[ASK RON] What is the Minimum I Need to Protect Myself When working?

Hi Ron!

Thanks for offering this facility.

I’m a PC enthusiast and re-build my own PC quite often.  I’m quite careful, but worry about damaging graphics cards and memory chips, things like that.  What is the mimumum I’d need from your shop to protect myself when working?

Thanks

Tim


Hi Tim,

Thank you for your question. The problem with grounding is that many people are working with partial knowledge and don’t know the correct way to ground themselves.

Myth: Some people will try connecting a wrist strap & crocodile clip to a PC Chassis and think this will ground them sufficiently.

Origin: Grounding in this way originated from people who worked in PC Assembly stations, where they used the crocodile clip system. However, their work benches were grounded properly, removing the static volts. As home PC Maintenance became popular, the knowledge of correct ESD  procedures was widely unknown and unpractised. Many wonderful, weird ideas on how to ground yourself were spread through blogs and word of mouth – methods like tying copper wires to ankles, etc.

There are two problems with using a crocodile strap on a PC Chassis:

1. You need connect to Earth so your static volts dissipate.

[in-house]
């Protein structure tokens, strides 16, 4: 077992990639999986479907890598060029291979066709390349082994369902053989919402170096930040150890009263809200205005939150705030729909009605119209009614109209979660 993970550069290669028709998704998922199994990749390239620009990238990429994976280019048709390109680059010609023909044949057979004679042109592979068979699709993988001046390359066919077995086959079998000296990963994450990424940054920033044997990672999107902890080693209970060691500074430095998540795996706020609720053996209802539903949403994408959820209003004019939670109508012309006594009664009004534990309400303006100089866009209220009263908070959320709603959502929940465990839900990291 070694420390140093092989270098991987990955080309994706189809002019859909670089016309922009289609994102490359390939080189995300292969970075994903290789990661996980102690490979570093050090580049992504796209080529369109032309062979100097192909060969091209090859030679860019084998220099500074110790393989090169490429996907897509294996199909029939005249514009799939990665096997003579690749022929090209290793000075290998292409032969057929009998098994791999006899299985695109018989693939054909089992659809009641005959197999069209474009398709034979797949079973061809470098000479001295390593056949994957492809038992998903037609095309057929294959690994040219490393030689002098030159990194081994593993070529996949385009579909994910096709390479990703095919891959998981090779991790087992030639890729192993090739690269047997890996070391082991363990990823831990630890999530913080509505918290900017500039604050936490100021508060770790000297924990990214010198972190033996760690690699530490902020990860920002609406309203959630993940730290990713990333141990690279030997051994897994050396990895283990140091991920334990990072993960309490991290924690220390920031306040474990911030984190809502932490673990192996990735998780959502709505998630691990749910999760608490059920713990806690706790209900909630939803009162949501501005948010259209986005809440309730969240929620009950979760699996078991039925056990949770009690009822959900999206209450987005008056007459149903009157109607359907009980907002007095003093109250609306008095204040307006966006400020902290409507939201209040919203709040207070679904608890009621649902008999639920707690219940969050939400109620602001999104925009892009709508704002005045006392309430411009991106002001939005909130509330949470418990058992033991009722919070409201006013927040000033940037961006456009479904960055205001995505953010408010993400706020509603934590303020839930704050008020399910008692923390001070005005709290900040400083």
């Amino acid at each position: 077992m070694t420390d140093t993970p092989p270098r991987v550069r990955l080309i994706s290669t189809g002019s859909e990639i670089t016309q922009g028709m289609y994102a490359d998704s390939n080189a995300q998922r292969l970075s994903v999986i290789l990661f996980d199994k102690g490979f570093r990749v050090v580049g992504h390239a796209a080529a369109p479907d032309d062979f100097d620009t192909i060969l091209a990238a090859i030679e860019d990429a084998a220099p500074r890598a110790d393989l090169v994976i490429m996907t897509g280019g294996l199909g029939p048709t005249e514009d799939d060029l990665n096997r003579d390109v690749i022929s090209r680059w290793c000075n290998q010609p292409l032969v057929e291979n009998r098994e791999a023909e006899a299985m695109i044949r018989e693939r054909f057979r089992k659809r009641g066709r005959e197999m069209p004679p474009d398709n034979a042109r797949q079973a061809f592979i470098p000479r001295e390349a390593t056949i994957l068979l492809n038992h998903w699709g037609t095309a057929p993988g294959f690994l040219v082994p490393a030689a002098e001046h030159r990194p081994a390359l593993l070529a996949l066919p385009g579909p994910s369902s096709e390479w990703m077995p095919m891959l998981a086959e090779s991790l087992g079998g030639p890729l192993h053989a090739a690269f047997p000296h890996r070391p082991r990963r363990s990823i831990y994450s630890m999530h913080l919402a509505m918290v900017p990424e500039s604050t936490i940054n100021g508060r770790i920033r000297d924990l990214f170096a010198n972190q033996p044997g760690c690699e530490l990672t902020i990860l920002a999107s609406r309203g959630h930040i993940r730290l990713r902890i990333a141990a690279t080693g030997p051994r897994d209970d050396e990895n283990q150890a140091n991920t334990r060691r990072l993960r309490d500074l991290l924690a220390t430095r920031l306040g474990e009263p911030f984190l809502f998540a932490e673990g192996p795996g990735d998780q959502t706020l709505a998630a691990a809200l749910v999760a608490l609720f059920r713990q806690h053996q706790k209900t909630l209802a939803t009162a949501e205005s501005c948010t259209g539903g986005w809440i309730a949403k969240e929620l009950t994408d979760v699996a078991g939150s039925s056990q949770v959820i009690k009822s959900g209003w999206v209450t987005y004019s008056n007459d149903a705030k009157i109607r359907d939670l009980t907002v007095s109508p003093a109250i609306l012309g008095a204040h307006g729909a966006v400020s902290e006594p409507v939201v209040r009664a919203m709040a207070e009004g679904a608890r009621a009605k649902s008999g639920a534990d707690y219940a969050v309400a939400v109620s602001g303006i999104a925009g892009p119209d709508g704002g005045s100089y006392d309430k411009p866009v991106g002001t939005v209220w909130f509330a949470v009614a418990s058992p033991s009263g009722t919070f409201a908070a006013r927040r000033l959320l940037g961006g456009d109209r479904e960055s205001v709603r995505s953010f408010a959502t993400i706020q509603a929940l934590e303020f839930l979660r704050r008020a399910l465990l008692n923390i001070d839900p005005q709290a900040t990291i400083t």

The first issue is that if you haven’t got a grounded work bench, all you are going to do is create a balance in the amount of static in your body, i.e., if your body carries 1000v, then this will balance out at 500v each between you and the PC chassis. This method does not remove the static volts to ground.

2. Doing so with your PC plugged in is DANGEROUS.
Secondly, as some people leave the PC plugged in, thinking that the static volts will ground via the power supply plug’s earth, this potentially extremely dangerous. In a situation where there is a leakage in your mains, being connected in this way could lead to your being electrocuted!

When you’re working on a PC, the absolute minimum of decent protection would be:

  • A quality grounding plug, which has a 1 mega-ohm resistor for safety.
  • A cable with 10mm snap end, of a good length so you won’t trip on it.
  • An Anti-static wrist strap (with a 10mm stud for the cable to connect to).

If you’re a serious hobbyist, you could think about adding a grounding mat to the list, which adds multiple benefits. Your wrist strap can be connected to the mat, offering more flexibility, the components have a soft, safe place to rest whilst you’re soldering, and it protects your bench or table from soldering spillage/heat.

You can get our UK Grounding Kit (12 ft cable) here. I hope you’ve found this information useful.

Good luck!
Ron.

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